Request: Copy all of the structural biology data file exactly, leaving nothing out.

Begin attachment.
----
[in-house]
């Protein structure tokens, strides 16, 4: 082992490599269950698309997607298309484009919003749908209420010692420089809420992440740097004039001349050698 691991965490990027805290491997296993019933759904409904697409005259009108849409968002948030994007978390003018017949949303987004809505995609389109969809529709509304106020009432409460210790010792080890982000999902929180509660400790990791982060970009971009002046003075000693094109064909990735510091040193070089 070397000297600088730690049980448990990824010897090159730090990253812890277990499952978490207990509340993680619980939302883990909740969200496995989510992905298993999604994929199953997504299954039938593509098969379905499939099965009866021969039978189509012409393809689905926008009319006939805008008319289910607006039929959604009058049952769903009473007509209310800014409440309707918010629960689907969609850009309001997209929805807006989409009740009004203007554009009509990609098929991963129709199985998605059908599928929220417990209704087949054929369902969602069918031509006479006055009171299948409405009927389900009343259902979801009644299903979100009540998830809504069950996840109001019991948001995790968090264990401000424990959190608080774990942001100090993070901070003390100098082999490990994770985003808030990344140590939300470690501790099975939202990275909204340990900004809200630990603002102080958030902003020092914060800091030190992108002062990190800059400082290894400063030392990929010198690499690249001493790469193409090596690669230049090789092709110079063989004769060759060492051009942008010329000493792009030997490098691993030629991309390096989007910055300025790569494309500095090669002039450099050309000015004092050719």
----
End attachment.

[in-house]
């Protein structure tokens, strides 16, 4: 082992490599269950698309997607298309484009919003749908209420010692420089809420992440740097004039001349050698 691991965490990027805290491997296993019933759904409904697409005259009108849409968002948030994007978390003018017949949303987004809505995609389109969809529709509304106020009432409460210790010792080890982000999902929180509660400790990791982060970009971009002046003075000693094109064909990735510091040193070089 070397000297600088730690049980448990990824010897090159730090990253812890277990499952978490207990509340993680619980939302883990909740969200496995989510992905298993999604994929199953997504299954039938593509098969379905499939099965009866021969039978189509012409393809689905926008009319006939805008008319289910607006039929959604009058049952769903009473007509209310800014409440309707918010629960689907969609850009309001997209929805807006989409009740009004203007554009009509990609098929991963129709199985998605059908599928929220417990209704087949054929369902969602069918031509006479006055009171299948409405009927389900009343259902979801009644299903979100009540998830809504069950996840109001019991948001995790968090264990401000424990959190608080774990942001100090993070901070003390100098082999490990994770985003808030990344140590939300470690501790099975939202990275909204340990900004809200630990603002102080958030902003020092914060800091030190992108002062990190800059400082290894400063030392990929010198690499690249001493790469193409090596690669230049090789092709110079063989004769060759060492051009942008010329000493792009030997490098691993030629991309390096989007910055300025790569494309500095090669002039450099050309000015004092050719």